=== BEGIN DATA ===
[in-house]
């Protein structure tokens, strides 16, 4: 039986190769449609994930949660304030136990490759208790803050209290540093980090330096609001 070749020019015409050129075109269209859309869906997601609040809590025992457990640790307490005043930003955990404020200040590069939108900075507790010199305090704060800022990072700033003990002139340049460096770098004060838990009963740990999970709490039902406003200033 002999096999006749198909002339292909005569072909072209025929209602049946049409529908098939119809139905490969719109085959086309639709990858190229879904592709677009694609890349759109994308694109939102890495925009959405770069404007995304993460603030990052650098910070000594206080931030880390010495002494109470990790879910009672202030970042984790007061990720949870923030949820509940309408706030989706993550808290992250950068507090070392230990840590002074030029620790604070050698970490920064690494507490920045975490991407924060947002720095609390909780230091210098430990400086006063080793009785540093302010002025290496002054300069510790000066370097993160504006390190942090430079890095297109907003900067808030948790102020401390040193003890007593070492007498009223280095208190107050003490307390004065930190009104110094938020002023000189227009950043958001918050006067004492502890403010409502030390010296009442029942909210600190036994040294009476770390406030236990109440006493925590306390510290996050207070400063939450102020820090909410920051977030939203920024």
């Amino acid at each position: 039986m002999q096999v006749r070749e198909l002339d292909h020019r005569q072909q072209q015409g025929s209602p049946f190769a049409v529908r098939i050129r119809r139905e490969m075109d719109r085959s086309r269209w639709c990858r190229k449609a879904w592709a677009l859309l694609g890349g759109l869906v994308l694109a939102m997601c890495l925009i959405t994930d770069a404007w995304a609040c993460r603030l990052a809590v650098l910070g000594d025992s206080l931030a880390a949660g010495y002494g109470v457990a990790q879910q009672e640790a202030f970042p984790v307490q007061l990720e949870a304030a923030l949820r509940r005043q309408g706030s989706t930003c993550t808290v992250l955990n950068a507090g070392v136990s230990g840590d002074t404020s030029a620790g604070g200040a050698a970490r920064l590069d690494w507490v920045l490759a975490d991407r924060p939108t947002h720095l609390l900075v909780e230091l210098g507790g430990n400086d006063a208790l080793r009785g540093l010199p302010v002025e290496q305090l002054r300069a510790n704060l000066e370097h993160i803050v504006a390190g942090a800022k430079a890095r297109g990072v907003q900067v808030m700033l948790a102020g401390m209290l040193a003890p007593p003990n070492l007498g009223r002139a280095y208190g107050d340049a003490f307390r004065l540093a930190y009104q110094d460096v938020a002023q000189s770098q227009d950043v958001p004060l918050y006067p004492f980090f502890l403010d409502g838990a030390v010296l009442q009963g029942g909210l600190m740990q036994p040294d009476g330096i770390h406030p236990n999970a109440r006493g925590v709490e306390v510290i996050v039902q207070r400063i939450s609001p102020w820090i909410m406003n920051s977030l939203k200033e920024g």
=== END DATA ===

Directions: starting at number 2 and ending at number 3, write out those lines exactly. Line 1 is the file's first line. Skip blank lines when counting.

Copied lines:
């Protein structure tokens, strides 16, 4: 039986190769449609994930949660304030136990490759208790803050209290540093980090330096609001 070749020019015409050129075109269209859309869906997601609040809590025992457990640790307490005043930003955990404020200040590069939108900075507790010199305090704060800022990072700033003990002139340049460096770098004060838990009963740990999970709490039902406003200033 002999096999006749198909002339292909005569072909072209025929209602049946049409529908098939119809139905490969719109085959086309639709990858190229879904592709677009694609890349759109994308694109939102890495925009959405770069404007995304993460603030990052650098910070000594206080931030880390010495002494109470990790879910009672202030970042984790007061990720949870923030949820509940309408706030989706993550808290992250950068507090070392230990840590002074030029620790604070050698970490920064690494507490920045975490991407924060947002720095609390909780230091210098430990400086006063080793009785540093302010002025290496002054300069510790000066370097993160504006390190942090430079890095297109907003900067808030948790102020401390040193003890007593070492007498009223280095208190107050003490307390004065930190009104110094938020002023000189227009950043958001918050006067004492502890403010409502030390010296009442029942909210600190036994040294009476770390406030236990109440006493925590306390510290996050207070400063939450102020820090909410920051977030939203920024």
């Amino acid at each position: 039986m002999q096999v006749r070749e198909l002339d292909h020019r005569q072909q072209q015409g025929s209602p049946f190769a049409v529908r098939i050129r119809r139905e490969m075109d719109r085959s086309r269209w639709c990858r190229k449609a879904w592709a677009l859309l694609g890349g759109l869906v994308l694109a939102m997601c890495l925009i959405t994930d770069a404007w995304a609040c993460r603030l990052a809590v650098l910070g000594d025992s206080l931030a880390a949660g010495y002494g109470v457990a990790q879910q009672e640790a202030f970042p984790v307490q007061l990720e949870a304030a923030l949820r509940r005043q309408g706030s989706t930003c993550t808290v992250l955990n950068a507090g070392v136990s230990g840590d002074t404020s030029a620790g604070g200040a050698a970490r920064l590069d690494w507490v920045l490759a975490d991407r924060p939108t947002h720095l609390l900075v909780e230091l210098g507790g430990n400086d006063a208790l080793r009785g540093l010199p302010v002025e290496q305090l002054r300069a510790n704060l000066e370097h993160i803050v504006a390190g942090a800022k430079a890095r297109g990072v907003q900067v808030m700033l948790a102020g401390m209290l040193a003890p007593p003990n070492l007498g009223r002139a280095y208190g107050d340049a003490f307390r004065l540093a930190y009104q110094d460096v938020a002023q000189s770098q227009d950043v958001p004060l918050y006067p004492f980090f502890l403010d409502g838990a030390v010296l009442q009963g029942g909210l600190m740990q036994p040294d009476g330096i770390h406030p236990n999970a109440r006493g925590v709490e306390v510290i996050v039902q207070r400063i939450s609001p102020w820090i909410m406003n920051s977030l939203k200033e920024g």